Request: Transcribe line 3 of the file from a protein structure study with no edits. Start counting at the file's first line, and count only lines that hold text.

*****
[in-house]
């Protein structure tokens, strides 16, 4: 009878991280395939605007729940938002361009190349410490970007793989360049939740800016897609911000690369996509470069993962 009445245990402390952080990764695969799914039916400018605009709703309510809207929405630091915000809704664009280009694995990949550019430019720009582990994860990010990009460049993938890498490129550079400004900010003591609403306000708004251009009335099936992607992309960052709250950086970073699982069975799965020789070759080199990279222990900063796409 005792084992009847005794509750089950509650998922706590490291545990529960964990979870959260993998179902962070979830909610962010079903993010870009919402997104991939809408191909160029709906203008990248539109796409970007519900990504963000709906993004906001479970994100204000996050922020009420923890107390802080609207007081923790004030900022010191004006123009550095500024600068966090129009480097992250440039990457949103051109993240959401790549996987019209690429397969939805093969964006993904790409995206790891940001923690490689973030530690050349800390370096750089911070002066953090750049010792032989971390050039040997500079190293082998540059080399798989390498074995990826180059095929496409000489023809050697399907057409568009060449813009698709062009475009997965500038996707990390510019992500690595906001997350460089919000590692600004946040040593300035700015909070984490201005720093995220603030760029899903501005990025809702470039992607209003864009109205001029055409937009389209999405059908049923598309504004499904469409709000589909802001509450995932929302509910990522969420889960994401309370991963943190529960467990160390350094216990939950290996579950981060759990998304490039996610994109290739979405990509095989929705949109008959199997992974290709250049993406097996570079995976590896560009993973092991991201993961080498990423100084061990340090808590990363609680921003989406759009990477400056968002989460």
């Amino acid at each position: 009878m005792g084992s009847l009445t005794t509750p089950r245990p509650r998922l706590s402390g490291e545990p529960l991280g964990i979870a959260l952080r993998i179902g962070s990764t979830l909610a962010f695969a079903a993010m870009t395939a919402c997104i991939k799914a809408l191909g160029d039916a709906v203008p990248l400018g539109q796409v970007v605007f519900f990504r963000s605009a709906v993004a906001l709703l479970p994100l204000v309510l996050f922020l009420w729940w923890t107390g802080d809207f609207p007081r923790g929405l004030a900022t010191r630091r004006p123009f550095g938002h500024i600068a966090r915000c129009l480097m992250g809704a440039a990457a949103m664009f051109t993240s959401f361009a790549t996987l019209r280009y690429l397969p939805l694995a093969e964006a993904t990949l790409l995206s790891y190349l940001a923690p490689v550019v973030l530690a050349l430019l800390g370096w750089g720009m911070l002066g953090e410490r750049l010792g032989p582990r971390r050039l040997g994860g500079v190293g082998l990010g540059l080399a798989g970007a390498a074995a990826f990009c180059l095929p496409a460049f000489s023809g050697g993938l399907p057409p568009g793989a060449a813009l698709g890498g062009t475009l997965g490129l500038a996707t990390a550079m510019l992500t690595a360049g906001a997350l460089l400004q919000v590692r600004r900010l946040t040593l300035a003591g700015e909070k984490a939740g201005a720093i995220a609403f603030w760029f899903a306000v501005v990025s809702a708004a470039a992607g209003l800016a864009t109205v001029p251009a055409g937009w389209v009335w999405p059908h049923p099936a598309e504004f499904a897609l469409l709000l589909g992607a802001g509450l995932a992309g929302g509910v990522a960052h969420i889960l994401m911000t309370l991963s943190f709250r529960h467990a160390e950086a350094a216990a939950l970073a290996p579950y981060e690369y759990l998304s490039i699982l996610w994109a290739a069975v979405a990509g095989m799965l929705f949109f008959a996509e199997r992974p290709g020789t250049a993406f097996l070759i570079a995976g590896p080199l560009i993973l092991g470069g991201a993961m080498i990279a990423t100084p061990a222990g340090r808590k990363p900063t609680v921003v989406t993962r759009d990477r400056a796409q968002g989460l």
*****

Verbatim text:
């Amino acid at each position: 009878m005792g084992s009847l009445t005794t509750p089950r245990p509650r998922l706590s402390g490291e545990p529960l991280g964990i979870a959260l952080r993998i179902g962070s990764t979830l909610a962010f695969a079903a993010m870009t395939a919402c997104i991939k799914a809408l191909g160029d039916a709906v203008p990248l400018g539109q796409v970007v605007f519900f990504r963000s605009a709906v993004a906001l709703l479970p994100l204000v309510l996050f922020l009420w729940w923890t107390g802080d809207f609207p007081r923790g929405l004030a900022t010191r630091r004006p123009f550095g938002h500024i600068a966090r915000c129009l480097m992250g809704a440039a990457a949103m664009f051109t993240s959401f361009a790549t996987l019209r280009y690429l397969p939805l694995a093969e964006a993904t990949l790409l995206s790891y190349l940001a923690p490689v550019v973030l530690a050349l430019l800390g370096w750089g720009m911070l002066g953090e410490r750049l010792g032989p582990r971390r050039l040997g994860g500079v190293g082998l990010g540059l080399a798989g970007a390498a074995a990826f990009c180059l095929p496409a460049f000489s023809g050697g993938l399907p057409p568009g793989a060449a813009l698709g890498g062009t475009l997965g490129l500038a996707t990390a550079m510019l992500t690595a360049g906001a997350l460089l400004q919000v590692r600004r900010l946040t040593l300035a003591g700015e909070k984490a939740g201005a720093i995220a609403f603030w760029f899903a306000v501005v990025s809702a708004a470039a992607g209003l800016a864009t109205v001029p251009a055409g937009w389209v009335w999405p059908h049923p099936a598309e504004f499904a897609l469409l709000l589909g992607a802001g509450l995932a992309g929302g509910v990522a960052h969420i889960l994401m911000t309370l991963s943190f709250r529960h467990a160390e950086a350094a216990a939950l970073a290996p579950y981060e690369y759990l998304s490039i699982l996610w994109a290739a069975v979405a990509g095989m799965l929705f949109f008959a996509e199997r992974p290709g020789t250049a993406f097996l070759i570079a995976g590896p080199l560009i993973l092991g470069g991201a993961m080498i990279a990423t100084p061990a222990g340090r808590k990363p900063t609680v921003v989406t993962r759009d990477r400056a796409q968002g989460l």